Have you ever heard a camera drone? I had a small one fly over my house a few weeks ago. I'm a block away from a town parade route, so I assume it was getting a camera angle on the parade. I was sitting outside on our deck reading a book, and it was incredibly annoying to have this thing flying something like 500 ft. over my house. It sounded like someone had kicked a hornet's nest. I could hear it coming, a city block away before it arrived. If I had a slingshot handy...

Now scale that up to something with powerful enough rotors to lift two adults, and listen to what it sounds like.

Nobody is going to tolerate these things flying anywhere close to "everyday" life activities. Especially if they're seen as toys for the wealthy. Forget about city parking lots, forget about use in the suburbs. Forget about anywhere with a noise ordinance in place.

They might get used for isolated-enough landing pads like rooftops in Manhattan. Or remote rural areas, or for flying billionaires to their yacht at ritzy resort locations. I don't see it for "everyday" use though. Not until someone invents dead quiet anti-gravity motors to lift the things.

Okay, that was my rant for the month on this topic. See 'ya next month. 😉

Edited by Paraffin
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Weather is going to be an issue that you can't simply engineer around.

With a car you can battle threw a thunderstorm you've stupidly driven into. In a plane (or human carrying drone), you likely die. It takes real thought, preparation, and decision making to decide if a flight is safe, especially anything over 50nm. That's part of why the FAA requires certification. Winds will also be a big issue with takeoff and landings with these things trying to squeeze into small spaces.

Lastly, thinking the FAA is going to allow these things with uncertified pilots into the national airspace is crazy. That means they'll remain only a few hundred feet off the ground and noise pollution will be a show stopper. The first time someone kills themselves in one, the companies will be sued out of existence. Ever wonder why a Cessna 172 costs $400k these days and most manufacturers are not producing light GA anymore? Litigation costs are a big chunk of it.

Eventually, these issues will be worked out, but it won't be anytime soon.

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Noise didn't kill helicopters and nobody said these things were going to be flown by non-rated pilots.  The Piper Cherokee 180 I flew my kids from Utah to California an improvement over the J-3 Cub.  I can see these finding a niche in general aviation too,  More versatile than a Cessna 172 but not a replacement for it.

I listed six uses in my reply where they don't infringe on commercial air space and for which no current flying machine is practical except maybe the Super Cubs used by bush pilots.  

Come to think of it they would be improved bush aircraft able to get to places where even current bush planes can't go.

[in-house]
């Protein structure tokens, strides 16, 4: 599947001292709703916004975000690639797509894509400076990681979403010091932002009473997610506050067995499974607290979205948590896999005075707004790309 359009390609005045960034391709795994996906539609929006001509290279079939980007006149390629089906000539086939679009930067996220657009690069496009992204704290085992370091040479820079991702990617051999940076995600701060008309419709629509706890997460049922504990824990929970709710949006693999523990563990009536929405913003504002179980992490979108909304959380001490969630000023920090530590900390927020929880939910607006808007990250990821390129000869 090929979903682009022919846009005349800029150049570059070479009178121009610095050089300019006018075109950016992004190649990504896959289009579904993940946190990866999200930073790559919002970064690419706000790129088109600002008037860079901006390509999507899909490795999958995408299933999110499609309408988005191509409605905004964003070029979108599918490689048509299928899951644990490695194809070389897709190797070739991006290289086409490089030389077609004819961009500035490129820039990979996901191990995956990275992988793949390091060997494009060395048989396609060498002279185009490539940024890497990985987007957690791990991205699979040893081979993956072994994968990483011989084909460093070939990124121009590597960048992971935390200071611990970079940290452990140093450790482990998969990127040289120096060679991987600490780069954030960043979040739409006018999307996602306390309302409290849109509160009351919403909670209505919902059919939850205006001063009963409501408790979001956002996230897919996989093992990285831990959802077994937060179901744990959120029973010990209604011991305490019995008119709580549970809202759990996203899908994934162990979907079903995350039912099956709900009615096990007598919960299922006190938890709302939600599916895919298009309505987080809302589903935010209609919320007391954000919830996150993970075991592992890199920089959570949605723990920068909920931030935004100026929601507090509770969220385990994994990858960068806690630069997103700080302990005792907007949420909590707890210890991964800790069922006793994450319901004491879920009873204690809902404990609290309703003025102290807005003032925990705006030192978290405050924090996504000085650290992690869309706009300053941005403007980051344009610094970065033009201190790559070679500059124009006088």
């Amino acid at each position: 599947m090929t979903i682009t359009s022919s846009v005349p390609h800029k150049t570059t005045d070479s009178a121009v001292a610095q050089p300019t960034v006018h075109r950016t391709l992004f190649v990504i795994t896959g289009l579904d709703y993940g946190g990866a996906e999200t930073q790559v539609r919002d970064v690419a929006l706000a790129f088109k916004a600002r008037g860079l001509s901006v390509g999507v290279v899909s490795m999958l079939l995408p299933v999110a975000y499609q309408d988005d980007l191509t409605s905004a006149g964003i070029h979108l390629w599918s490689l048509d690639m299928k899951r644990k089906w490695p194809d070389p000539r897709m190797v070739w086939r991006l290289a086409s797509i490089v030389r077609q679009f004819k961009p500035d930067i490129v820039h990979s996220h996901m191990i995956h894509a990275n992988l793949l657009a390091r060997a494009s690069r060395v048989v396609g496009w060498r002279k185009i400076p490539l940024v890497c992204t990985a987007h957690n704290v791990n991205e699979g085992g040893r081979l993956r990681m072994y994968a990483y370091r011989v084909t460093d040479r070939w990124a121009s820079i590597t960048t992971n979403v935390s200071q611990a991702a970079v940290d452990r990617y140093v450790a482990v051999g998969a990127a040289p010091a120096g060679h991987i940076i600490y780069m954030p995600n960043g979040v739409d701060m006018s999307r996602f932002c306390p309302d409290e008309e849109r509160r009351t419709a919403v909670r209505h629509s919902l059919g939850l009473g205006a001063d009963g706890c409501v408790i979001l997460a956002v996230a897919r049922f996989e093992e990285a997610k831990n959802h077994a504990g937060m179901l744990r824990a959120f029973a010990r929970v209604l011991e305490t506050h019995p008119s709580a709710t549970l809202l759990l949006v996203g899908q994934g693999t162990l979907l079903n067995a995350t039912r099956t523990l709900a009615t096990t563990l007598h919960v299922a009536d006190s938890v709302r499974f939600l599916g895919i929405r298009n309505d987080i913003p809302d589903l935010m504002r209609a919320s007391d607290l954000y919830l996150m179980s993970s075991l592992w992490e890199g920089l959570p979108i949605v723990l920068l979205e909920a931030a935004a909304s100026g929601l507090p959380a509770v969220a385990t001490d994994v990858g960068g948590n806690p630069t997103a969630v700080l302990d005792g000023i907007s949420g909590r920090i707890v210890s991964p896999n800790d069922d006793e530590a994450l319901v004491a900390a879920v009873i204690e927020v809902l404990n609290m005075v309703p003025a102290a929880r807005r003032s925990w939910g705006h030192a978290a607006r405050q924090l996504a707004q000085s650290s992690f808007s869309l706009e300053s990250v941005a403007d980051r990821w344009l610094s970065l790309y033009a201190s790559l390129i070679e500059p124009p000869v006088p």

Just widen the horizons of your mind.  Imagine what can be done as opposed to what can't be done.

Noel

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6 hours ago, birdguy said:

Noise didn't kill helicopters and nobody said these things were going to be flown by non-rated pilots.

No, that's exactly how these things are being promoted, as something flown outside the currently regulated envelope for helicopters, by non-rated pilots.

Here's the Airbus version, the "Vahana" that made a test flight recently:

https://www.cnbc.com/2018/02/02/airbus-vahana-flying-car-has-flown-for-the-first-time.html

"The VTOL is being developed at "A³," the Silicon Valley outpost of Airbus. The explicit aim is to provide commuters with a self-piloted craft that is cost-comparable to using a car or a train."

The Ehang AAV in the OP is the same concept.

I'm not saying it won't find a use that might replace helicopters in some areas. But the noise pollution, ATC restrictions, and other factors will keep them firmly in the lane that helicopters operate in now, and not the dream of everyone having a personal flying car that these outfits are scamming their investors with.

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14 hours ago, Paraffin said:

"The VTOL is being developed at "A³," the Silicon Valley outpost of Airbus. The explicit aim is to provide commuters with a self-piloted craft that is cost-comparable to using a car or a train."

Well I have to agree with you Paraffin that's just plain silly.

Many commuters in any large city have trouble navigating a two dimensional environment much less a three dimensional environment.  

Thousands of them in the air over Los Angeles during rush hour would be a disaster.

Last year Los Angeles experienced 55,360 traffic accidents in a two dimensional environment.  That comes out to over 150 accidents a day.

Swap even 10% of the cars for VTOLs in a three dimensional environment and those numbers jump dramatically.  And just about every VTOL accident would be fatal.

But that does not mean there are plenty of other uses for them to be practical.  Perhaps A3 should redefine the missions for these craft.

When I lived in Denver hang gliders used to launch off Lookout Mountain on the West.  It was on the approach to Denver's old Stapleton Airport.  Sometimes an airline pilot on approach to Stapleton from the west would report, "I have a hang glider at my altitude."  The never caused any mishaps but turn them into VTOLs and multiply the number by 100 and you have a major problem.

Noel